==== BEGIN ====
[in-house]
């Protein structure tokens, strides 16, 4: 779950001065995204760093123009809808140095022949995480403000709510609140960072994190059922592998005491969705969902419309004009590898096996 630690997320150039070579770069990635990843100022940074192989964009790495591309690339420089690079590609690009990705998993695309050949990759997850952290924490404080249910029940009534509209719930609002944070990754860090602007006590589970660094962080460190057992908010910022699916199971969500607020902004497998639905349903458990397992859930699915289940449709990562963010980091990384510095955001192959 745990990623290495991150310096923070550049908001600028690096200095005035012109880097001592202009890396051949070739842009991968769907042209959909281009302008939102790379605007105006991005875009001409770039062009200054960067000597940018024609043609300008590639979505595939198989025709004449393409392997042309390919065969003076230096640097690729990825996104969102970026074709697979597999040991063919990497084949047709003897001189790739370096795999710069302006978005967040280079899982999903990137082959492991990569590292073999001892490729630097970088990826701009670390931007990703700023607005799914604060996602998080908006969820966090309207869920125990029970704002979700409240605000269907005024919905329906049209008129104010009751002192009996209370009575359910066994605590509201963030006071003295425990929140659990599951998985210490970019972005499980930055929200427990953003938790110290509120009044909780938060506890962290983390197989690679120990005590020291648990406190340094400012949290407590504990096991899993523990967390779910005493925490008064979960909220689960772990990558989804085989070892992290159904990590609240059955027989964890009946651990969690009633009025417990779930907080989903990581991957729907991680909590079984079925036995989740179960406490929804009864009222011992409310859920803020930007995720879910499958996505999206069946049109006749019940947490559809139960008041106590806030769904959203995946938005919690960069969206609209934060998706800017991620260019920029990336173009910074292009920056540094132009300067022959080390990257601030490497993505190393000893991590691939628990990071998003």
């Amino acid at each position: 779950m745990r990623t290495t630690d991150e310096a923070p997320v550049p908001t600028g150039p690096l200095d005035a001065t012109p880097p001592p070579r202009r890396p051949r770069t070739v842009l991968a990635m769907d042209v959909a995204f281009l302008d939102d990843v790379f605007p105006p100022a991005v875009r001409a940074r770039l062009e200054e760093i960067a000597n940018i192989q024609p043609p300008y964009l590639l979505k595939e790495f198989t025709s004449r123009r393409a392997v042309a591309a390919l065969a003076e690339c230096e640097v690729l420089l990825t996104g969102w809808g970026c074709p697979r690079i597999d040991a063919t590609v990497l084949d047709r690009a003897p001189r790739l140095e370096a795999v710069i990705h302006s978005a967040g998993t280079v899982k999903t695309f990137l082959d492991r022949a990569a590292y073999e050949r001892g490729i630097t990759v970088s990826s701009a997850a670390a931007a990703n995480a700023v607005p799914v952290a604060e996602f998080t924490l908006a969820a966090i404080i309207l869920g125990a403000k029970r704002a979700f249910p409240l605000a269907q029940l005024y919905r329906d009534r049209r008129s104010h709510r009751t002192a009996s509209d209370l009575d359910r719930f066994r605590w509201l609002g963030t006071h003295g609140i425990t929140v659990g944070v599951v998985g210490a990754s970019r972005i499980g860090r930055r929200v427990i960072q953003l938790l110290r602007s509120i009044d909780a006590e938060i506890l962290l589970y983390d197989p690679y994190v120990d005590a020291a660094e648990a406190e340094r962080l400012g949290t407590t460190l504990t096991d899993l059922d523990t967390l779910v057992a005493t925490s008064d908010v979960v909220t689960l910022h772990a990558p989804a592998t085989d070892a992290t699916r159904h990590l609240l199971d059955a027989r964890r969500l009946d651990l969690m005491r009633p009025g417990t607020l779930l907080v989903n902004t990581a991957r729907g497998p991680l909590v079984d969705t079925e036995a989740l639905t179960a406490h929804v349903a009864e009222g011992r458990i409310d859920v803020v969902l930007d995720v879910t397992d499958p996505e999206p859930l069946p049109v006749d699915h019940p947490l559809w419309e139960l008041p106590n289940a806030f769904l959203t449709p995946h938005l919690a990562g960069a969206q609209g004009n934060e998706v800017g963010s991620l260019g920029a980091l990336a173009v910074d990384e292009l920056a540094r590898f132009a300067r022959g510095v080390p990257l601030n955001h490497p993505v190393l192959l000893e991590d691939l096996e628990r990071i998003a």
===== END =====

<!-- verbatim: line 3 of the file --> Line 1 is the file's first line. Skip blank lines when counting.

């Amino acid at each position: 779950m745990r990623t290495t630690d991150e310096a923070p997320v550049p908001t600028g150039p690096l200095d005035a001065t012109p880097p001592p070579r202009r890396p051949r770069t070739v842009l991968a990635m769907d042209v959909a995204f281009l302008d939102d990843v790379f605007p105006p100022a991005v875009r001409a940074r770039l062009e200054e760093i960067a000597n940018i192989q024609p043609p300008y964009l590639l979505k595939e790495f198989t025709s004449r123009r393409a392997v042309a591309a390919l065969a003076e690339c230096e640097v690729l420089l990825t996104g969102w809808g970026c074709p697979r690079i597999d040991a063919t590609v990497l084949d047709r690009a003897p001189r790739l140095e370096a795999v710069i990705h302006s978005a967040g998993t280079v899982k999903t695309f990137l082959d492991r022949a990569a590292y073999e050949r001892g490729i630097t990759v970088s990826s701009a997850a670390a931007a990703n995480a700023v607005p799914v952290a604060e996602f998080t924490l908006a969820a966090i404080i309207l869920g125990a403000k029970r704002a979700f249910p409240l605000a269907q029940l005024y919905r329906d009534r049209r008129s104010h709510r009751t002192a009996s509209d209370l009575d359910r719930f066994r605590w509201l609002g963030t006071h003295g609140i425990t929140v659990g944070v599951v998985g210490a990754s970019r972005i499980g860090r930055r929200v427990i960072q953003l938790l110290r602007s509120i009044d909780a006590e938060i506890l962290l589970y983390d197989p690679y994190v120990d005590a020291a660094e648990a406190e340094r962080l400012g949290t407590t460190l504990t096991d899993l059922d523990t967390l779910v057992a005493t925490s008064d908010v979960v909220t689960l910022h772990a990558p989804a592998t085989d070892a992290t699916r159904h990590l609240l199971d059955a027989r964890r969500l009946d651990l969690m005491r009633p009025g417990t607020l779930l907080v989903n902004t990581a991957r729907g497998p991680l909590v079984d969705t079925e036995a989740l639905t179960a406490h929804v349903a009864e009222g011992r458990i409310d859920v803020v969902l930007d995720v879910t397992d499958p996505e999206p859930l069946p049109v006749d699915h019940p947490l559809w419309e139960l008041p106590n289940a806030f769904l959203t449709p995946h938005l919690a990562g960069a969206q609209g004009n934060e998706v800017g963010s991620l260019g920029a980091l990336a173009v910074d990384e292009l920056a540094r590898f132009a300067r022959g510095v080390p990257l601030n955001h490497p993505v190393l192959l000893e991590d691939l096996e628990r990071i998003a």